• More dialogue. Swell. This is the on-going tactic the LCWR has been using for years now… and to not “dialogue” about THE topic that has caused the rift (i.e. doctrine), well, that’s almost unbelieveable. People conveniently forget that the Vatican has warned them about public positions against Church teaching for many, mant years already, and the response from the nuns is always “dialogue,” while they continue on their merry way. Time to fish or cut bait. I truly wonder what the thousands of sisters NOT in the leadership of LCWR feel about all this …

  • Truth is an interesting thing. It strikes at the core and either resonates or deflects. The sisters speak Truth and the Church deflects it. Why does the Church deflect the Truth? Because it threatens the order the Church has established over the centuries. The order is the faithful must go through the Church to God. The new order is the faithful can go directly to God.

  • Roman Catholic Womenpriests-USA (RCWP) commends the Leadership Conference of Women Religious (LCWR) for their decision to engage in “open and honest dialogue” with Archbishop Sartain, who was appointed to oversee a mandate for reform of the organization issued by the Vatican earlier this year.

    Sister Pat Farrell, current president of the LCWR, said that a dialogue “may lead not only to increasing understanding between the church leadership and women religious, but also to creating more possibilities for the laity and, particularly for women, to have a voice in the church.”

    RCWP believes that justice for women in the church, and indeed, justice for every oppressed group in the world today, will only come about when women and men courageously, yet respectfully, speak out and take action in order to change the structures that maintain and promote injustice. LCWR has given us a fine model to do so.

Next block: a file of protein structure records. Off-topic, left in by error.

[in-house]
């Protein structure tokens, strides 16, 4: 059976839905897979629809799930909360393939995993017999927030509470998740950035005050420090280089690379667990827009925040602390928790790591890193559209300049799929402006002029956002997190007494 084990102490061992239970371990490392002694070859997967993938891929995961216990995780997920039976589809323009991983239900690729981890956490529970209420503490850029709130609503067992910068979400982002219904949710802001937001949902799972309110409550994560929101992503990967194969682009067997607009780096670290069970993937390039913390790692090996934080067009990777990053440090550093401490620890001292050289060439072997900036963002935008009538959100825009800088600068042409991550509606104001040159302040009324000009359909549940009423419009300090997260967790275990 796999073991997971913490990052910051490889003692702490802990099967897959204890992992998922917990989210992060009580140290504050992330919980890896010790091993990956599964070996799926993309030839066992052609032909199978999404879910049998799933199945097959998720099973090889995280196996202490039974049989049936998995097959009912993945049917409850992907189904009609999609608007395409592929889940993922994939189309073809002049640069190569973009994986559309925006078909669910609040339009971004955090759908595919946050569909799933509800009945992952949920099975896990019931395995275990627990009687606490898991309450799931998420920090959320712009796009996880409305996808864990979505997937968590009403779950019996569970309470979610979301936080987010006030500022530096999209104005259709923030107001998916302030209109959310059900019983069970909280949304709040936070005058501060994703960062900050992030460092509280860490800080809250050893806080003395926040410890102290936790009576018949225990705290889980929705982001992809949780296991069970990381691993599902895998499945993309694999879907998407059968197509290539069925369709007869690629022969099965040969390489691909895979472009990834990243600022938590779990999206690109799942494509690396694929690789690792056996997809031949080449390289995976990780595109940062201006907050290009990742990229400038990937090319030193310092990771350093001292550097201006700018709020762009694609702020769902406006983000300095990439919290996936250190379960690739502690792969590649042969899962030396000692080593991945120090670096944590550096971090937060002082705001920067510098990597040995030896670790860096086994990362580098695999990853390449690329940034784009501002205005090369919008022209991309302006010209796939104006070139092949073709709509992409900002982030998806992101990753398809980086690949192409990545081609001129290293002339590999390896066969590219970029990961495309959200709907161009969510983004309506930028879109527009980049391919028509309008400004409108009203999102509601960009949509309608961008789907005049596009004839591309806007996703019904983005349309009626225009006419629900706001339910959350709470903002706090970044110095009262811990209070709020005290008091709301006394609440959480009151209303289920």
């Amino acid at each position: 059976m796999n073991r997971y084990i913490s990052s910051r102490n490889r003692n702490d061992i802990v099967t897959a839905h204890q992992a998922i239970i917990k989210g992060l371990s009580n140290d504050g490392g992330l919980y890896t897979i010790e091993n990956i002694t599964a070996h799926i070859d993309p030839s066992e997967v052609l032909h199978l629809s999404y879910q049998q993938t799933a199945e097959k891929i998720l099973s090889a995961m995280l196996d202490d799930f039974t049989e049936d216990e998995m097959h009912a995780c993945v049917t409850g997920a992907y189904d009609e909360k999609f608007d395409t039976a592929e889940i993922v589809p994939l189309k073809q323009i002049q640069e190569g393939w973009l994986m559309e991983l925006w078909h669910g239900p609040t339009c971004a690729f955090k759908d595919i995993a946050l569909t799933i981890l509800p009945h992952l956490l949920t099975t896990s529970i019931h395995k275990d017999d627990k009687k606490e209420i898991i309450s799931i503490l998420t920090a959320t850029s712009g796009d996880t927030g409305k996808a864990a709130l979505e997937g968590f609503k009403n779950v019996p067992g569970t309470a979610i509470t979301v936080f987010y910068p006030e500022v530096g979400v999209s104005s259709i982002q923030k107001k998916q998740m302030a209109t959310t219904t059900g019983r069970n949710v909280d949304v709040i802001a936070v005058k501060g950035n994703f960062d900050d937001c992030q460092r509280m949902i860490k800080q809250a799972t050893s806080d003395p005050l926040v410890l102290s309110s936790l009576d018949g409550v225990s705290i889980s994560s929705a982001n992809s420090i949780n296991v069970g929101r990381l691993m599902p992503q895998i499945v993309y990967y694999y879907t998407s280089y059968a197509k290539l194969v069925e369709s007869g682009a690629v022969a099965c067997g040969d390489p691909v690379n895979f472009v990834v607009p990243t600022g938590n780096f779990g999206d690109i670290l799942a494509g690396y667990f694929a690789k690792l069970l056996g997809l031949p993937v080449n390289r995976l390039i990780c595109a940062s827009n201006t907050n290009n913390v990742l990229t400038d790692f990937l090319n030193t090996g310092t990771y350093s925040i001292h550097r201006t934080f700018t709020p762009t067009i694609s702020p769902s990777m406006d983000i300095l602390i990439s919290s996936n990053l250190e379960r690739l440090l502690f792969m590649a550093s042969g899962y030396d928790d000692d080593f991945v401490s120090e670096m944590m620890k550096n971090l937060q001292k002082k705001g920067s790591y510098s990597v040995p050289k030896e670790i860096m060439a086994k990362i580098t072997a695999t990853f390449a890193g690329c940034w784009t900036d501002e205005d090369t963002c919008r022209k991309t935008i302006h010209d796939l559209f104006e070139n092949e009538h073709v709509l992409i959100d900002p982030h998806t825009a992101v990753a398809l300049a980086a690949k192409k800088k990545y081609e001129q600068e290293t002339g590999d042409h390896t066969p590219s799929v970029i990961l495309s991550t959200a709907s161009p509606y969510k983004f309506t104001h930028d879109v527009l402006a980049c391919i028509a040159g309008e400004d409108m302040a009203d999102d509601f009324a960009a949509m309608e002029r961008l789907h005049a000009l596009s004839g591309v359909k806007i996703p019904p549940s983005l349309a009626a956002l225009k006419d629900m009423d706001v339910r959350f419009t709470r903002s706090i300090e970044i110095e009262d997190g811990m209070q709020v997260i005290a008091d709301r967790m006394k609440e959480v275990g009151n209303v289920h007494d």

We are enormously proud to stand in solidarity with our sisters and will continue to pray with and for them as they move forward.

    Roman Catholic Womenpriests (RCWP) is an international movement within the Roman Catholic Church. The mission of Roman Catholic Womenpriests-USA is primarily to spiritually prepare, ordain in Apostolic Succession, and support women who are called by the Holy Spirit and their communities to a renewed priestly ministry rooted in justice and faithfulness to the Gospel.

  • The tension between magisterial teaching and theological development of doctrine is nothing new. It has gone on even before the Church’s beginning with Jesus confrontation of religious authorities. And it is healthy because it keeps Revelation going forward. But the issue here is authority of the magisterium. That is why it must be addressed before any doctrinal dialogue. May both sides respect one another and be open to the Spirit. In a way, this model is helpful to the laity who have serious faith questions that have not been credibly resolved by magisterial persuasion. We are no longer content to be sheep but rather participating members of the Body of Christ.

  • David Gibson loves to sneak in editorializing comments in the midst of what are supposed to be news articles from RNS. This one is no exception. Farrell’s address is “powerful.” The Vatican has a “black eye.” We have the usual imbalance in sources; here only those supportive of the LCWR are quoted. When it comes to coverage of the Roman Catholic Church, Gibson suffers serious lapses in professionalism in his writings for what is supposed to be a “news” service. Those looking for a balanced appraisal of the current conflict should read John Allen’s columns instead.

  • Deacon Stagg types the reality. The author (D. Gibson) could use a dose of such reality in his account of the struggle between nuns and bishops. The author could also use a dose of reality about us Catholics getting pretty tired of amok Koombaya Catholicism.